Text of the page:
• Libya finds little to celebrate two years after liberation

    0
    A photo taken on October 23, 2011 shows Libyans celebrating following the announcement of the liberation of the country in Martyr’s Square in central Tripoli three days after ousted despot Moamer Kadhafi was captured and killed. AFP PHOTO

    A photo taken on October 23, 2011 shows Libyans celebrating following the announcement of the liberation of the country in Martyr’s Square in central Tripoli three days after ousted despot Moamer Kadhafi was captured and killed. AFP PHOTO

    TRIPOLI: Libya marked the second anniversary on Wednesday of its “liberation” from loyalists of veteran dictator Moamer Kadhafi with no official celebrations as it struggles to heal the wounds of the conflict.

    The post-Kadhafi authorities are still struggling to assert their writ over large swathes of the country.

    Many rebel units, which fought in the bloody North Atlantic Treaty Organization-backed revolt against Kadhafi’s forces have refused to lay down their arms and now operate as more or less autonomous militias, sometimes in outright defiance of the government.

    The government did issue a brief statement on Tuesday, congratulating the people on the “decisive day that ended tyranny and despotism.”

    On October 23, 2011, the victorious rebels declared the “liberation” of Libya from Kadhafi loyalists three days, after the once-feared dictator was captured and killed outside his hometown Sirte in the final battle of the eight-month conflict.

    But two years on, there was no sign of any preparations for festivities in either the capital or second city of Benghazi, birthplace of the uprising.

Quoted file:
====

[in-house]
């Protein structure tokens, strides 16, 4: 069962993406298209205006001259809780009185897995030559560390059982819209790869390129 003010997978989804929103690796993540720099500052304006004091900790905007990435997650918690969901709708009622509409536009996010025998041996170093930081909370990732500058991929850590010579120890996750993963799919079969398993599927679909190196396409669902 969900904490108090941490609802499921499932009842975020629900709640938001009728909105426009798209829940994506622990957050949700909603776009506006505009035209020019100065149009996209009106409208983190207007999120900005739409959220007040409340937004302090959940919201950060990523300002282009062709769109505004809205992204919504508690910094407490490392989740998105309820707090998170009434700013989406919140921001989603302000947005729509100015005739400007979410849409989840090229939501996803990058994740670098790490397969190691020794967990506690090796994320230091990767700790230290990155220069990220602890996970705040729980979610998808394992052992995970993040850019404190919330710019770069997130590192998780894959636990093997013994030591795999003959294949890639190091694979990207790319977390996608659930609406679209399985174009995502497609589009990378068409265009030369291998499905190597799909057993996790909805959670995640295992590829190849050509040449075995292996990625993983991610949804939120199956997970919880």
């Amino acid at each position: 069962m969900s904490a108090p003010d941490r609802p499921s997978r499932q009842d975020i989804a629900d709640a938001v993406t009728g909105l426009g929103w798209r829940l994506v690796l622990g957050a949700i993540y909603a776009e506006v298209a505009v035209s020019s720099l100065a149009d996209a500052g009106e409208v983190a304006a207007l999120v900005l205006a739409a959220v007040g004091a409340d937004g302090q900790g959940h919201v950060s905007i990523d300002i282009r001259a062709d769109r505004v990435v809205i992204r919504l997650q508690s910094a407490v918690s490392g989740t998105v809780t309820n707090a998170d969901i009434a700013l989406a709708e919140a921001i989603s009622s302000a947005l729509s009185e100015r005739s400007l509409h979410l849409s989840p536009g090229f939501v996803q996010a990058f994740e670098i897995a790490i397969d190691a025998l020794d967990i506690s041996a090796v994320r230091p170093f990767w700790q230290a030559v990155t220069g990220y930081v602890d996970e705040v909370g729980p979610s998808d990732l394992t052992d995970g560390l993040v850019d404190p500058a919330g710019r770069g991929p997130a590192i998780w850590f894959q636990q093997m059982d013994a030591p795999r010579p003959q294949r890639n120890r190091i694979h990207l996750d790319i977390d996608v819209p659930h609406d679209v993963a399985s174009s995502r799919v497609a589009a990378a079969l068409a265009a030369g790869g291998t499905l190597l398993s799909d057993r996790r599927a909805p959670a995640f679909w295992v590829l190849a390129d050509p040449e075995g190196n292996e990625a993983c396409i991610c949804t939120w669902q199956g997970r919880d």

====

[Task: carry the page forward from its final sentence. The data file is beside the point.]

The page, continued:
The anniversary comes less than two weeks after a former rebel militia briefly kidnapped Prime Minister Ali Zeidan, exposing the persistent weakness of the central government.

    Tripoli resident Abdelhadi al-Sultan, 41, was downbeat about the anniversary.

    “Nothing has changed in Libya,” he said as he left a mosque. “Libya is not getting better, it is heading towards worse things because of the militias that really govern the country.”

    With the overthrow of the Kadhafi regime, the country’s once-pervasive security apparatus also collapsed, and the new authorities have struggled to create a replacement army and police force.

    Instead it has had to rely on the former rebel militias, which have their own competing ideological, regional and tribal loyalties.

    Despite the chaos, Fethi Terbel, the lawyer and human rights activist whose arrest on February 15, 2011 sparked Libya’s uprising, was tentatively optimistic.

    “I have a positive outlook two years after the liberation, despite the bitterness that dominates most people’s feelings and which seems to me to be the natural result of a revolution still in its infancy,” he said.

    AFP

    Share.
    loading...
    Loading...

    Please follow our commenting guidelines.

    Comments are closed.